Political mess impedes policies implementation

The nation remains in limbo without a govt to spearhead the execution of policies in place

by RAHIMI YUNUS/ pic by MUHD AMIN NAHARUL

THE current political turmoil could impede the progress of major government policies. Malaysia has an interim prime minister (PM), Tun Dr Mahathir Mohamad, but the country remains in limbo without a government to spearhead the execution of policies in place.

Sunway University Business School economist Prof Dr Yeah Kim Leng said market investors are looking for political stability above any other concerns that affect the economy.

Therefore, Yeah said a new legitimate government is urgently needed before national policies could be carried out and simultaneously ease off the economic downward pressure.

“Any slight delay would rattle the market, so it is important to quickly establish a new government to ensure political stability and continuity.

“The administration could not function without ministers, putting key government policies and implementation on hold,” Yeah told The Malaysian Reserve (TMR) yesterday.

With the current situation, the forthcoming economic stimulus package which is designed to counter the impact of the Covid-19 outbreak would unlikely be introduced this tomorrow as planned.

TMR had reported that Malaysia could lose close to RM6 billion this year due to the virus outbreak.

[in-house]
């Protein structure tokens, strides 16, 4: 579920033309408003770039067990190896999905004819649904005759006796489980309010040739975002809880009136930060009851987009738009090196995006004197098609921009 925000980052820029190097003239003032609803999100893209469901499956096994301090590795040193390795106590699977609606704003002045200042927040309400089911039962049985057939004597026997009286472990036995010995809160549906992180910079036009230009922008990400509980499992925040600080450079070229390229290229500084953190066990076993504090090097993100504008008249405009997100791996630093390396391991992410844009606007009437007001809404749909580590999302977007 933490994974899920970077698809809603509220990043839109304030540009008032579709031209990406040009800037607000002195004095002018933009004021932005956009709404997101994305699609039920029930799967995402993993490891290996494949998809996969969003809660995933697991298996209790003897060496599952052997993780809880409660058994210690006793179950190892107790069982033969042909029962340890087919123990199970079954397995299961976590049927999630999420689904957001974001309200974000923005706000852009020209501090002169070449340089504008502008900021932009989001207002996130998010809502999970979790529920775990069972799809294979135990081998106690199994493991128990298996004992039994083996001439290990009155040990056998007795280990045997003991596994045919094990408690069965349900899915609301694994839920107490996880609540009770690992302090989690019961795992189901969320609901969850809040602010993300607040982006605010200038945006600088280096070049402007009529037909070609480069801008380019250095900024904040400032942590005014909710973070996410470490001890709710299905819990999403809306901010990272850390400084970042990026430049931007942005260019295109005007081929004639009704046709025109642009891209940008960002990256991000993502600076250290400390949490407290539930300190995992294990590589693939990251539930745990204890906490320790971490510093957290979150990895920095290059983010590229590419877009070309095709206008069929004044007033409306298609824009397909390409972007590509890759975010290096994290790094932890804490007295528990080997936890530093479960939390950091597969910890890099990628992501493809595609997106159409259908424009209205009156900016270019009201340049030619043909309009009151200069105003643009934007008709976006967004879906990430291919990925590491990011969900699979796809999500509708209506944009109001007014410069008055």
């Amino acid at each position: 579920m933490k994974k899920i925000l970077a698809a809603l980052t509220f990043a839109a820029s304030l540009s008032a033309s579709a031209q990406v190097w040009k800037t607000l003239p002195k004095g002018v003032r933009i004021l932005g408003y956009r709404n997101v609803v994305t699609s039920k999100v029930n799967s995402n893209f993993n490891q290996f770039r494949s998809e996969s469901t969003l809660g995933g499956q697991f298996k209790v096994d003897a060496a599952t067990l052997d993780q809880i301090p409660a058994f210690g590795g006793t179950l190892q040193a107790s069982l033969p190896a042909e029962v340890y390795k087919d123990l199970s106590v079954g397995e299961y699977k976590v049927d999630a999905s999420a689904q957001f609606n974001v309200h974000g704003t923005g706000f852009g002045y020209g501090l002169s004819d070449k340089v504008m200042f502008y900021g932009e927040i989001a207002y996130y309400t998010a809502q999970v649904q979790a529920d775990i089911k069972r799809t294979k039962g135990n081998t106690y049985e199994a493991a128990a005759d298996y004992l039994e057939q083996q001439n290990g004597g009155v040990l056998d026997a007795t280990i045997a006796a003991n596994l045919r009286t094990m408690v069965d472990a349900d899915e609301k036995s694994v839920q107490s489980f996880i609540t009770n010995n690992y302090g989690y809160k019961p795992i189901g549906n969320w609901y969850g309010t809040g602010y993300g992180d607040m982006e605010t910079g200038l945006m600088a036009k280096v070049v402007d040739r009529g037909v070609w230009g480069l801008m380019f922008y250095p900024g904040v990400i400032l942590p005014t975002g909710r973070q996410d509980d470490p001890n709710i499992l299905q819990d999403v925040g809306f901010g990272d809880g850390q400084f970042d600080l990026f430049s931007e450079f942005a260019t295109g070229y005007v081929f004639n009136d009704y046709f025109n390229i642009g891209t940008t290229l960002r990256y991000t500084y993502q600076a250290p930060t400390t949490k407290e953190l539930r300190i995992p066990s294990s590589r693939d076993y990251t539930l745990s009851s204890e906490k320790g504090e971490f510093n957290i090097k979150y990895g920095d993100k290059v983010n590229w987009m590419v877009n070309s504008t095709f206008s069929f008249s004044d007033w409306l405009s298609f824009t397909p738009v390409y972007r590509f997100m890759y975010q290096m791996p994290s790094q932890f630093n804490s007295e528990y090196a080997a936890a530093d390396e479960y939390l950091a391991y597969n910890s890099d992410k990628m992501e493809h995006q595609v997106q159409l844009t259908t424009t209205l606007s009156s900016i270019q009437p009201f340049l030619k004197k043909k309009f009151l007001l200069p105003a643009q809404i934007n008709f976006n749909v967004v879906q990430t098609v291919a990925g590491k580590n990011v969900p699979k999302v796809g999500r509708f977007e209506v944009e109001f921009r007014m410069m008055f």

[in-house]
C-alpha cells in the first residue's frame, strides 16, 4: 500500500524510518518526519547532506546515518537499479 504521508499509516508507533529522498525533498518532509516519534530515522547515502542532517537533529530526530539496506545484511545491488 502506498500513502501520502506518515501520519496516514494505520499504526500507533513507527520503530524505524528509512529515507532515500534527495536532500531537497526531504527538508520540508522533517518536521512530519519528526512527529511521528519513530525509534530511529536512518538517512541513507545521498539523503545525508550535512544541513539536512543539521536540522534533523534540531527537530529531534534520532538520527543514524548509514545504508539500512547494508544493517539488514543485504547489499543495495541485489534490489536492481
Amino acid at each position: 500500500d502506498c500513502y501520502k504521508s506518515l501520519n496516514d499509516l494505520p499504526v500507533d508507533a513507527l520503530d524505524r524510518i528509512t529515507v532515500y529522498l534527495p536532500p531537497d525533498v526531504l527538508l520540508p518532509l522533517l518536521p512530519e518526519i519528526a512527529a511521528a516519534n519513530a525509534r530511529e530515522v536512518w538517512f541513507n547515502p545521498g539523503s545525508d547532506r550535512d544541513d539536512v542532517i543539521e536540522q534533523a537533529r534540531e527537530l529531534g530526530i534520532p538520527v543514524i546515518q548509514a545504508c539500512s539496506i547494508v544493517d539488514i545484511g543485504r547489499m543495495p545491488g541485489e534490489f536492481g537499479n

The figure is expected to be inflated if authorities around the world fail to contain the virus spread.

Former Finance Minister Lim Guan Eng said in a statement, after having met Dr Mahathir yesterday morning, the economic stimulus package will be announced by the interim PM on a date yet to be determined.

Yeah said the new administration would need to roll out the stimulus package as soon as possible to allay concerns among investors and ease pressure on the market.

Putra Business School business development manager Associate Prof Dr Ahmed Razman Abdul Latiff said the nation needs to resolve the political crisis to contain negative sentiments in the market.

“There is a need to resolve this political impasse so that the planned fiscal stimulus package can be executed. “Certain sectors such as construction are affected by negative sentiments on the prospect of government change,” Ahmad Razman told TMR yesterday.

Other major federal policies at risk of derailment due to the political predicament are the 12th Malaysia Plan (12MP); the rationalisation between Malaysian Aviation Commission (Mavcom) and Civil Aviation Authority of Malaysia (CAAM); and the takeover of four tolled highways in Selangor — the Damansara- Puchong Expressway (LDP: Lingkaran Trans Kota Sdn Bhd), Sprint Expressway (Sprint: Sistem Penyuraian Trafik KL Barat Sdn Bhd), Shah Alam Expressway (SAE: Konsortium Expressway Shah Alam Selangor Sdn Bhd) and SMART Tunnel (SMART: Syarikat Mengurus Air Banjir dan Terowong Sdn Bhd) — that are linked to Gamuda Bhd.

The 12MP underscored the Shared Prosperity Vision 2030, which manifested goals of the collapsed Pakatan Harapan administration for Malaysia.

Meanwhile, the proposed Mavcom-CAAM merger is deemed critical to ensure Malaysia regain Category 1 of civil aviation safety rating from the US Federal Aviation Administration.

The political uncertainty would also put the brakes on several plans by the previous government including water tariff revision, Personal Data Protection Act 2010 enhancement and the mandatory death penalty for drug trafficking proposal.

“Hopefully, the interim PM can quickly garner support to form a government as soon as possible,” Yead said.

Besides the economic stimulus package, Hong Leong Investment Bank Research said the fuel subsidy mechanism could also be at risk of derailment due to the current political upheaval.